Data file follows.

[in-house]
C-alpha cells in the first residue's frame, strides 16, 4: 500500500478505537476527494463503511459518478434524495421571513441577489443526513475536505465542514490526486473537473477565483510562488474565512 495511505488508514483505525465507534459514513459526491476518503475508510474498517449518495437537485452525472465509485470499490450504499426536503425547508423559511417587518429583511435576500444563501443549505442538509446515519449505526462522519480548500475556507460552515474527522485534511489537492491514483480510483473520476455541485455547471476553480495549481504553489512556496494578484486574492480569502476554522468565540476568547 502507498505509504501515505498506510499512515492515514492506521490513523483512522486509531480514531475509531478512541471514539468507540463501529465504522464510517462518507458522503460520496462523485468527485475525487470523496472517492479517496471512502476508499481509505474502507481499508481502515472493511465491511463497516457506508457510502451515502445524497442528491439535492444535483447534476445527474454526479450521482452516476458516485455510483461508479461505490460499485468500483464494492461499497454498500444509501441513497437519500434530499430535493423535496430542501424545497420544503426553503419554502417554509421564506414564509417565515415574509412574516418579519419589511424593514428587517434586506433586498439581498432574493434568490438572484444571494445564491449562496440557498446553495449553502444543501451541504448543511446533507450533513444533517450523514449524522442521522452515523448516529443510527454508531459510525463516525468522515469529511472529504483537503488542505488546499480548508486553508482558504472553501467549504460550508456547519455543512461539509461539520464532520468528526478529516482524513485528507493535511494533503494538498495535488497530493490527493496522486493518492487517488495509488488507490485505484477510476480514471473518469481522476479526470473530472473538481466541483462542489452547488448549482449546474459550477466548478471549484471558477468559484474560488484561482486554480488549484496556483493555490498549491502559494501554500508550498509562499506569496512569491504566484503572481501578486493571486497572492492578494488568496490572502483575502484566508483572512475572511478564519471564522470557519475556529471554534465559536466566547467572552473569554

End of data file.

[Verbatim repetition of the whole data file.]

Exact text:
[in-house]
C-alpha cells in the first residue's frame, strides 16, 4: 500500500478505537476527494463503511459518478434524495421571513441577489443526513475536505465542514490526486473537473477565483510562488474565512 495511505488508514483505525465507534459514513459526491476518503475508510474498517449518495437537485452525472465509485470499490450504499426536503425547508423559511417587518429583511435576500444563501443549505442538509446515519449505526462522519480548500475556507460552515474527522485534511489537492491514483480510483473520476455541485455547471476553480495549481504553489512556496494578484486574492480569502476554522468565540476568547 502507498505509504501515505498506510499512515492515514492506521490513523483512522486509531480514531475509531478512541471514539468507540463501529465504522464510517462518507458522503460520496462523485468527485475525487470523496472517492479517496471512502476508499481509505474502507481499508481502515472493511465491511463497516457506508457510502451515502445524497442528491439535492444535483447534476445527474454526479450521482452516476458516485455510483461508479461505490460499485468500483464494492461499497454498500444509501441513497437519500434530499430535493423535496430542501424545497420544503426553503419554502417554509421564506414564509417565515415574509412574516418579519419589511424593514428587517434586506433586498439581498432574493434568490438572484444571494445564491449562496440557498446553495449553502444543501451541504448543511446533507450533513444533517450523514449524522442521522452515523448516529443510527454508531459510525463516525468522515469529511472529504483537503488542505488546499480548508486553508482558504472553501467549504460550508456547519455543512461539509461539520464532520468528526478529516482524513485528507493535511494533503494538498495535488497530493490527493496522486493518492487517488495509488488507490485505484477510476480514471473518469481522476479526470473530472473538481466541483462542489452547488448549482449546474459550477466548478471549484471558477468559484474560488484561482486554480488549484496556483493555490498549491502559494501554500508550498509562499506569496512569491504566484503572481501578486493571486497572492492578494488568496490572502483575502484566508483572512475572511478564519471564522470557519475556529471554534465559536466566547467572552473569554